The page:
It was 1979. I was six. Mom said we were going somewhere special.
I settled into the passenger seat and pulled out my portable video game. On the screen were a series of red lights that, with significant imagination, represented football players. There were no “men.” No graphics. Video games were different back then. We didn’t have a 3-D vigilante with a five o’clock shadow whose mission was to steal cars, squire prostitutes and systematically urinate on the Ten Commandments. Kids these days have it good.
Three minutes later, Mom pulled into a parking lot of McDonald’s. No different from any other day. We would enter the line of sedans. We would shout our order into the metal box, as if talking to an elderly person whose ears were merely ornamental at this point. We would leave adequately McMuffinned.
Only that day McDonald’s was chaos. A majority of the parking lot was cordoned off with flags and cones. A massive red stage was equipped with 10-foot golden arches. A horde of children ran around like crazy people who’d been denied essential medications.
Half-eaten burgers were scattered on the asphalt — yet this occasion was such a joyous riot that not one kid was crying over the loss. A boy had a pickle in his hair. Every child had the orange mustache, a sign that McDonalds’ legendary party drink — an aperitif made of sugar, water, sugar and orange stuff — was somewhere nearby. That “orange drink” was black market McDonald’s gold, only brought out at soccer league kickoffs and papal coronations.
Then I spotted him. You couldn’t miss the Sasquatch. Ronald McDonald was what happened when an NBA power forward made an honest woman out of a circus clown. His crimson hairpiece was both Black Panther and Jackie O, male and female. He was part African American, Northern European and whatever ethnicity red-haired people are.
His face was painted white, and below each eye he sported a triangular, black droplet (killed someone in clown school?). His eyebrows had migrated to the far northern region of his forehead. As a result, he looked permanently, unequivocally amused.
After some hugs and hoots and hollers with mom, I started enumerating Ronald’s many character strengths. I went on and on. Mom just nodded and laughed.
Then, I said, “Plus… he’s ALWAYS happy! Can you imagine? How great would that be?”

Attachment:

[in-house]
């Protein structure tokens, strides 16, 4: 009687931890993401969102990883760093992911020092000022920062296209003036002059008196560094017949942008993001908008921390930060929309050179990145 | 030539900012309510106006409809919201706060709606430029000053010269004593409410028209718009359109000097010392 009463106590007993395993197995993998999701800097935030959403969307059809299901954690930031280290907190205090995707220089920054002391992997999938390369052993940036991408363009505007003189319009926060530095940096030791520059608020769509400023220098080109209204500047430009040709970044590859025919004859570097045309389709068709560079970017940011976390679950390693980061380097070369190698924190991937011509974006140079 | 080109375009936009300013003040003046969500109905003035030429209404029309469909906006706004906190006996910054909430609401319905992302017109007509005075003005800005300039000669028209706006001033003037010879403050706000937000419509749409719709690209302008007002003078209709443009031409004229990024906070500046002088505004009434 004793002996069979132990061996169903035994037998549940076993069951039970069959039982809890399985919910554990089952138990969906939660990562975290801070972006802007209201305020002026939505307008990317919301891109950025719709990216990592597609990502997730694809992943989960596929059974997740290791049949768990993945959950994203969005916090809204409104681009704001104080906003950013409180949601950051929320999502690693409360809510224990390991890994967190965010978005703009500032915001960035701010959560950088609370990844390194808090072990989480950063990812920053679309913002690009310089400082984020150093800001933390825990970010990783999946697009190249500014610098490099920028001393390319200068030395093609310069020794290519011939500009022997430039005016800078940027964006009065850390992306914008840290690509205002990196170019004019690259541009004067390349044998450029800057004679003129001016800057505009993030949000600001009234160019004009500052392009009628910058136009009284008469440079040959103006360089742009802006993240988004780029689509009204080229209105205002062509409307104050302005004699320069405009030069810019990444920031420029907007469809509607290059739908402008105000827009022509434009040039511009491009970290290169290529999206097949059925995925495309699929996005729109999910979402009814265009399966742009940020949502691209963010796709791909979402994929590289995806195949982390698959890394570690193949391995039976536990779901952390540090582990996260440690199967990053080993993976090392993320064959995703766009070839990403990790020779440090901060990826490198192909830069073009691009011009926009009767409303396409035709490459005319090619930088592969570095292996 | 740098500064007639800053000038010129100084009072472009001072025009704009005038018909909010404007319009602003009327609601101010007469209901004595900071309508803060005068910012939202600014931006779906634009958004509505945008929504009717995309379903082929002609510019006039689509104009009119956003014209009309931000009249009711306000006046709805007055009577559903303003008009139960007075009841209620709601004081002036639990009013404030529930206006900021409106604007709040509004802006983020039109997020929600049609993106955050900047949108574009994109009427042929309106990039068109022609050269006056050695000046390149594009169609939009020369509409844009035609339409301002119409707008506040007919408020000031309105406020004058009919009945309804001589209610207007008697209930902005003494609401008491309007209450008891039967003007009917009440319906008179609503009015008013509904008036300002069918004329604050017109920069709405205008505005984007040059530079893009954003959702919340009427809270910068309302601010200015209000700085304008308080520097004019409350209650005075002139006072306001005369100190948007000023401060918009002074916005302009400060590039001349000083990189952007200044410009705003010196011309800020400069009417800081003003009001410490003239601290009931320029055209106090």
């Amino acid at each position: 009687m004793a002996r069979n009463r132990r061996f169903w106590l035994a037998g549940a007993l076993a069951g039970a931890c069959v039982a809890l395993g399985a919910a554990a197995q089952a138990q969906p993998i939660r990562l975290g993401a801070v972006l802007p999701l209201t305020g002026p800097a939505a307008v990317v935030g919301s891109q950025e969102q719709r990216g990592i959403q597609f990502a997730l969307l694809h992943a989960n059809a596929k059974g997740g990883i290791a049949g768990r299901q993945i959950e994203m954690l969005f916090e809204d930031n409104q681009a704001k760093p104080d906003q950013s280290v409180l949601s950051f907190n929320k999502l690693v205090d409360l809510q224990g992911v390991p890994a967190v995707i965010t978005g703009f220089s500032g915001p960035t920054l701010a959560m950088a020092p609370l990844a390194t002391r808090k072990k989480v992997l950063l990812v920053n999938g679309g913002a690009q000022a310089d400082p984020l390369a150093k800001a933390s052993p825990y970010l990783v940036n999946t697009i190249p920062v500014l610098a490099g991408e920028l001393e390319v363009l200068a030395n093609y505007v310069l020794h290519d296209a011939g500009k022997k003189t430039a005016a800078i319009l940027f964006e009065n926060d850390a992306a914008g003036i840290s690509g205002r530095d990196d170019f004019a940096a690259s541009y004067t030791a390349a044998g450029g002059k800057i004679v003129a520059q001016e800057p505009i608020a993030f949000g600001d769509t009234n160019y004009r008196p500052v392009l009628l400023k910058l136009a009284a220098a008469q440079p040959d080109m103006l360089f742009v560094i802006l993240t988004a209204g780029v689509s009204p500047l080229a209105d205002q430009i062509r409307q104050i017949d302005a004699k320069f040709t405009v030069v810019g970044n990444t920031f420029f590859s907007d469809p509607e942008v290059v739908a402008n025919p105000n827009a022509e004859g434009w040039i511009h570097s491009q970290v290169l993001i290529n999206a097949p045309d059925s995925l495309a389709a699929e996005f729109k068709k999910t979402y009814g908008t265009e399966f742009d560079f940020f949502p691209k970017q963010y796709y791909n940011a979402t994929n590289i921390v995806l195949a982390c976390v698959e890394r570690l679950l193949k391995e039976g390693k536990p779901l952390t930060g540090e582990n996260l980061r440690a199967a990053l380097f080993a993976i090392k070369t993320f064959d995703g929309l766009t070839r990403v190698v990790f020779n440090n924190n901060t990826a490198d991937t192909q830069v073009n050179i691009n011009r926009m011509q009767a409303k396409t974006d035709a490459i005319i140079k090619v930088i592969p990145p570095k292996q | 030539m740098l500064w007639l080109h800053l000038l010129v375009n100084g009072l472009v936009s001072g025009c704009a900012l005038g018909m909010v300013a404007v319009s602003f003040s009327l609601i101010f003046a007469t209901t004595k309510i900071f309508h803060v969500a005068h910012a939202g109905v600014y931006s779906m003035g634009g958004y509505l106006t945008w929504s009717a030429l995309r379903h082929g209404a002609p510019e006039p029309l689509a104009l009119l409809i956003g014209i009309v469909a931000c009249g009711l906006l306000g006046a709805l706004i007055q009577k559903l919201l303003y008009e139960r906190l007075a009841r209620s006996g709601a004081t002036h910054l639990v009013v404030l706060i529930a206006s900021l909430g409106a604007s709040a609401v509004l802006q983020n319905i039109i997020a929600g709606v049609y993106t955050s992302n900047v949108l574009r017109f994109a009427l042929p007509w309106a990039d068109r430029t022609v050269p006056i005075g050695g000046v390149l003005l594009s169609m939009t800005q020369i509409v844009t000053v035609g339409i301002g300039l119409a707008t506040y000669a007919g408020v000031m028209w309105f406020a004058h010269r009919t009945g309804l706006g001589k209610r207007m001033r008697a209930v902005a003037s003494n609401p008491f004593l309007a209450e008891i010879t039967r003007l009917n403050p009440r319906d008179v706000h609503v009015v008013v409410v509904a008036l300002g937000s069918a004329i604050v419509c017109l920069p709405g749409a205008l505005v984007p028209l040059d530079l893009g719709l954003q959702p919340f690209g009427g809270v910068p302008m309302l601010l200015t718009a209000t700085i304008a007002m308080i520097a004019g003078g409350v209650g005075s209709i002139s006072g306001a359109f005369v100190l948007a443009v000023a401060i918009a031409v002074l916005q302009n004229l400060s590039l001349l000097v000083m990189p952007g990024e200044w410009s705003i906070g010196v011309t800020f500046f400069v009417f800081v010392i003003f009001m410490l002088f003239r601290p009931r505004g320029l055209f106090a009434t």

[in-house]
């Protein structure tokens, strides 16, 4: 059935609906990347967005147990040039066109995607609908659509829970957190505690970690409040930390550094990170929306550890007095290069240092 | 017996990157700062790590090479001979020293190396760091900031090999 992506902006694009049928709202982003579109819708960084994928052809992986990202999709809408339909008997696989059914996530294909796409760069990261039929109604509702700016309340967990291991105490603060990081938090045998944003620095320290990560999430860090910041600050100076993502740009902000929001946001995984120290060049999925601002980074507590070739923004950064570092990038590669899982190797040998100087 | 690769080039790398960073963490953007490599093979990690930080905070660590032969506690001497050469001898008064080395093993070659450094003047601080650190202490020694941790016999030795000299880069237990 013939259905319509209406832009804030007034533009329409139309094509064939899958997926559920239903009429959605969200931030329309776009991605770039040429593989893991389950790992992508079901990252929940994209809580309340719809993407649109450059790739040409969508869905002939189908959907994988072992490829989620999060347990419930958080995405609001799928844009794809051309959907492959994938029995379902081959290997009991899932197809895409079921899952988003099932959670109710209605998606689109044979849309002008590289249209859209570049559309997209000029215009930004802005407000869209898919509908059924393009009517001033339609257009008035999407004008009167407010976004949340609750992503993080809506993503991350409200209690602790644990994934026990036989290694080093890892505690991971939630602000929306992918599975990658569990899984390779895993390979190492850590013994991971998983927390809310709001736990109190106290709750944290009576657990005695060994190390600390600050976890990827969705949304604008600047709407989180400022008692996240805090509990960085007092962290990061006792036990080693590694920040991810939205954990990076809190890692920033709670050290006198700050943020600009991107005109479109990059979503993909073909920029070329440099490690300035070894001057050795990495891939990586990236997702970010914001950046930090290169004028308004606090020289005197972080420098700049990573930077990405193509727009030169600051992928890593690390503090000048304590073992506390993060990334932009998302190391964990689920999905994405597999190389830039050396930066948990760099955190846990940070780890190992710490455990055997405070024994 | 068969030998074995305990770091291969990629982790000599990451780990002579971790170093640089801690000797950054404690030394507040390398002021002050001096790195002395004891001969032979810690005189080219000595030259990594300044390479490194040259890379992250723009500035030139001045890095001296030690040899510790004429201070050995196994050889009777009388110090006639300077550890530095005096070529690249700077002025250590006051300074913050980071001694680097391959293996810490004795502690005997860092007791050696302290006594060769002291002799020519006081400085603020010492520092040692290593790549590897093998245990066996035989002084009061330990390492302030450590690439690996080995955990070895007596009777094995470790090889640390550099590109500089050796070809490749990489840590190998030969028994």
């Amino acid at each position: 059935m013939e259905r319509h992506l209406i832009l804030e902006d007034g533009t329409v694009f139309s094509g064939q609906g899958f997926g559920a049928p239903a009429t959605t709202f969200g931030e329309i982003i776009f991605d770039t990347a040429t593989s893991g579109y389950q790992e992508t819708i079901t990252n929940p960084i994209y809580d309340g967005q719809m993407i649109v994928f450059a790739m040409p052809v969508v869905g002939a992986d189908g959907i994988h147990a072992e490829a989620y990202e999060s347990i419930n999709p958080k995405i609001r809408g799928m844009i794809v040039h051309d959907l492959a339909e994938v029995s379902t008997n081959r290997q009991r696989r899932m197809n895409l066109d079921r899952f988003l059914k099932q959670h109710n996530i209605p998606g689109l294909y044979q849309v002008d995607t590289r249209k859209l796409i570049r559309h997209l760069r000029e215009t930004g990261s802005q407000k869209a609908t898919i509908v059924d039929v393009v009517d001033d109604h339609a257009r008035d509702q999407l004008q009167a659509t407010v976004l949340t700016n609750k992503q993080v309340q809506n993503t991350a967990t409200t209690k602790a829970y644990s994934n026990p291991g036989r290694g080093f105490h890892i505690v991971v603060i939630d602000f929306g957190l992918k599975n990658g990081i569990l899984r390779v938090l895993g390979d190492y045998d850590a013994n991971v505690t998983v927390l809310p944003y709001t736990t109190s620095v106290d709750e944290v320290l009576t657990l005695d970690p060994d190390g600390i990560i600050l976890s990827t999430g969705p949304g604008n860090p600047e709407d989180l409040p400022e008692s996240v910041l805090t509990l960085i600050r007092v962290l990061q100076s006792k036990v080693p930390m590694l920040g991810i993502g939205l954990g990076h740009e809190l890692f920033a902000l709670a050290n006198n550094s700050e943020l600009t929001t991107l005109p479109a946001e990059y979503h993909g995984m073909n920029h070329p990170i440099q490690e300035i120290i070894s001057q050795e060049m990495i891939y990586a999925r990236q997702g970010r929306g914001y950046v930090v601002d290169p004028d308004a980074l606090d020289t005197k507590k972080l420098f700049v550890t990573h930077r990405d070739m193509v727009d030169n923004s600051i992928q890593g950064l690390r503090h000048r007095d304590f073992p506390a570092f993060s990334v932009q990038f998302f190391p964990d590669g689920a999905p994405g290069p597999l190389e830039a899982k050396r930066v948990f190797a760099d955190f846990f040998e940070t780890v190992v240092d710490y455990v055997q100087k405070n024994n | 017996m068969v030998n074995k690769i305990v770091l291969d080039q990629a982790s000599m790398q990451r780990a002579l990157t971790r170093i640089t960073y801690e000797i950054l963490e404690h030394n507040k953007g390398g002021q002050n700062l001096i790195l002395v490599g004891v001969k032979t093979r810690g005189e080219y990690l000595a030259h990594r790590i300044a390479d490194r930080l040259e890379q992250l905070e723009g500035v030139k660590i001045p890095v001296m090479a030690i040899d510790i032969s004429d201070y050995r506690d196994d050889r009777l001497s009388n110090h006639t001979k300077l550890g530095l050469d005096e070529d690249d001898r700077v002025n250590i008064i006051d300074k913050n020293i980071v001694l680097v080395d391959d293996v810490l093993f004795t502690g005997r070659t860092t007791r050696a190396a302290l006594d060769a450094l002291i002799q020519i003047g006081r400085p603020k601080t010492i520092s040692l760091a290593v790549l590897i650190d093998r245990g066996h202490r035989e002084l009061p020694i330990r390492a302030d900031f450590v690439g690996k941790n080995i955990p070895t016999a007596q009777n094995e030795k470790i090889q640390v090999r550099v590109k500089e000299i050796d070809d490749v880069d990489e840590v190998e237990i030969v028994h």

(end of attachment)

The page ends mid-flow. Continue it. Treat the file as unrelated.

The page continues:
“True,” she countered. “But we need to be sad sometimes.”
I looked at her stunned. What a downer. But, my god, I thought. The woman is right.
Let’s say Ronald’s buddy Grimace finally lost a limb to gout. He’s laid up in the hospital trying to come to terms with this new development in his life. On the one hand, he hadn’t seen his legs in years on account of being morbidly obese. On the other hand, it was a blow to his already middling TV career. Sure, Jabba the Hutt was getting great, legless work with this new Spielberg character. But Jabba had that supple Mediterranean skin tone.
“I’m purple, Ronnie!” Grimace would cry at his old friend in the hospital. “I’m purple and my main talent is eating burgers, man. A walking hematoma with one trick and… oh, criminy… now one leg to match.”
Ron would be dealing with his own demons, of course, since it was he who convinced Grimace to audition for the McDonalds’ gig years ago.
“I was born the shape of an inflamed nostril. I coped with that. When I grew into a six-foot nostril, I coped with that, too. But all of it together? It’s too much, man. Too much. If H.R. Pufnstuf was still around, maybe… maybe I’d have some options.
“What, exactly, does THIS say to the kids, RON?” he’d ask, pretending to knock on his phantom limb. “’Hey, have a burger, little buddy! But don’t go ape shit like your Uncle Grimace and eat so many that you lose a leg!’
“Speaking of. Where’s Hamburglar? Don’t tell me… rehab again. And where is that nurse with my pain candy?! Am I a nobody already???!”
Grimace would then try to wipe the tears from his terrycloth eyes, but his comically short arms would not be able to reach that far. Ron would have no other option than to sit bedside, listen to his old pal, and look highly amused.
So, yes, mom. I guess eternal happiness is not as cool as it sounds.